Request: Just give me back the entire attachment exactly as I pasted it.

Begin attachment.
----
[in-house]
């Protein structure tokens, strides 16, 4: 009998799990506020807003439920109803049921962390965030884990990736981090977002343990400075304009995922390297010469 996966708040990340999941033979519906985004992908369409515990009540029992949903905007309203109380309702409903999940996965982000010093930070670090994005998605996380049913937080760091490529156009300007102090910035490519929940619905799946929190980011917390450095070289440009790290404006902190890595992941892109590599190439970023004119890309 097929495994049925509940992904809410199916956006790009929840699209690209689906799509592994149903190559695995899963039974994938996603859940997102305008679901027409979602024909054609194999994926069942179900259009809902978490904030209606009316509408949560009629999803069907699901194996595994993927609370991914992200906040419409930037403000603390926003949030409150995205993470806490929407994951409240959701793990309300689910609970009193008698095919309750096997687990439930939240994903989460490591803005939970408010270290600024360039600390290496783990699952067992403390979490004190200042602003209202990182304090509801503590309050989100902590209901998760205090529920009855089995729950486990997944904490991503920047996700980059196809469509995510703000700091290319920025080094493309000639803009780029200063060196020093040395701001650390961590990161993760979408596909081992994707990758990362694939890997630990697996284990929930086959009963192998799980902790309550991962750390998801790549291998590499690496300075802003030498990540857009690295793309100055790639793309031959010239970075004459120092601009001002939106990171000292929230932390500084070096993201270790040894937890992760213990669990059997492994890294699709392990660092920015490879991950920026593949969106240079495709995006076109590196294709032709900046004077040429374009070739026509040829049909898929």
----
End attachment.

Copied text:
[in-house]
């Protein structure tokens, strides 16, 4: 009998799990506020807003439920109803049921962390965030884990990736981090977002343990400075304009995922390297010469 996966708040990340999941033979519906985004992908369409515990009540029992949903905007309203109380309702409903999940996965982000010093930070670090994005998605996380049913937080760091490529156009300007102090910035490519929940619905799946929190980011917390450095070289440009790290404006902190890595992941892109590599190439970023004119890309 097929495994049925509940992904809410199916956006790009929840699209690209689906799509592994149903190559695995899963039974994938996603859940997102305008679901027409979602024909054609194999994926069942179900259009809902978490904030209606009316509408949560009629999803069907699901194996595994993927609370991914992200906040419409930037403000603390926003949030409150995205993470806490929407994951409240959701793990309300689910609970009193008698095919309750096997687990439930939240994903989460490591803005939970408010270290600024360039600390290496783990699952067992403390979490004190200042602003209202990182304090509801503590309050989100902590209901998760205090529920009855089995729950486990997944904490991503920047996700980059196809469509995510703000700091290319920025080094493309000639803009780029200063060196020093040395701001650390961590990161993760979408596909081992994707990758990362694939890997630990697996284990929930086959009963192998799980902790309550991962750390998801790549291998590499690496300075802003030498990540857009690295793309100055790639793309031959010239970075004459120092601009001002939106990171000292929230932390500084070096993201270790040894937890992760213990669990059997492994890294699709392990660092920015490879991950920026593949969106240079495709995006076109590196294709032709900046004077040429374009070739026509040829049909898929």